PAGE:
Eastwood sees RAGBRAI as an opportunity to break the medical and social stranglehold that COVID-19 has had on the world. Eastwood has received the Pfizer COVID-19 vaccine. He’ll be outside and he knows the 19 people he’s going to ride with. Feeling carefree riding, he honors the memory of the friend he lost to the pandemic by enjoying his own life.
“This is a real celebration of all of this,” said Eastwood. “It’s a really big deal for me.”
– Philip Joens
Happy together – finally
Colleen Perry has been at the forefront since the pandemic began. “I work in health care so there are masks, masks, masks all the time,” said Perry, who works at a Dayton, Ohio hospital.
So Perry felt a real sense of freedom when she and about 12 relatives from across the country met in Le Mars on Sunday for the launch of RAGBRAI.
“It’s hard to put into words how it’s going to feel,” she said last week when they got everyone back together. “We are excited.”
Her family is spread across the country, but there is a family reunion every three years.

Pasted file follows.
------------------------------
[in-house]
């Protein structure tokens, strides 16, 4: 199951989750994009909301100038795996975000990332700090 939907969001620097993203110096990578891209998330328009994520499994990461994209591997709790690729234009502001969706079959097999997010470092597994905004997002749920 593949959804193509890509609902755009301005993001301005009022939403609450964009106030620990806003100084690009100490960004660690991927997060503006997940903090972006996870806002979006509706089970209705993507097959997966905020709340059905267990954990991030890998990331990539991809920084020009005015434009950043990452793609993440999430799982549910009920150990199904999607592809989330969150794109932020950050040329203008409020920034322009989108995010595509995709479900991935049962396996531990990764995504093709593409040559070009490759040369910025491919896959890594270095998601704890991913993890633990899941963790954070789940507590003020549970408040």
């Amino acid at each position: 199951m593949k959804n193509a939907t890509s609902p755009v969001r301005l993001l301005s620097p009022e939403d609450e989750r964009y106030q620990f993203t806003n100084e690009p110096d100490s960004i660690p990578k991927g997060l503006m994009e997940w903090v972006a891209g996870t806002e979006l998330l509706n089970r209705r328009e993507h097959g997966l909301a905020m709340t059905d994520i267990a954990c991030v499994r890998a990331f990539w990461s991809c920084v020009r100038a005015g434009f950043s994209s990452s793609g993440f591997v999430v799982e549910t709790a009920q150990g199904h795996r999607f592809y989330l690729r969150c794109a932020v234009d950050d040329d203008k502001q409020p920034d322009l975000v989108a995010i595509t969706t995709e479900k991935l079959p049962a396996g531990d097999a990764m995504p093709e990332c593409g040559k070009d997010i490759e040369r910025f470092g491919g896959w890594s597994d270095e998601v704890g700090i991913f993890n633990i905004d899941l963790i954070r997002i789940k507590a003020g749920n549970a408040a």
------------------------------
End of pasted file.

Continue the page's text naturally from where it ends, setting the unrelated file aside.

The last time they were all together they talked about driving RAGBRAI, but Perry didn’t think much about it until it came up again last year.
She said she was unsure at first but thought to herself, âWhat has COVID taught you? Seize the moment. “
âI’m very happy to see my cousins,â said Perry, âI haven’t seen them in four years. It’s a long COVID. “
The family brings a range of cycling skills, but after losing an uncle to COVID-19 last year, Perry just looks forward to the fact that they will all be together, even if it means adjusting her pace to match hers.
“I want to slow down and not miss the fun,” she said.
Like so many others this year, Perry and her family will ride in honor of those they lost last year and years past.
âI’m excited about the opportunity to be together and spend this time together,â she said.
– Brian Powers
Californian dreams of RAGBRAI
Avi Salem rode a bicycle as a child, but had long since given up the pastime. Then someone gave her a bike during the pandemic.
In search of a solo sport in the long months of isolation, she rediscovered the joy of cycling and now wants to drive across the country before her 35th birthday.
The desire arose from a desire to see America in a different way. The piece of Iowa landscape and culture that defines RAGBRAI is just the beginning of this journey.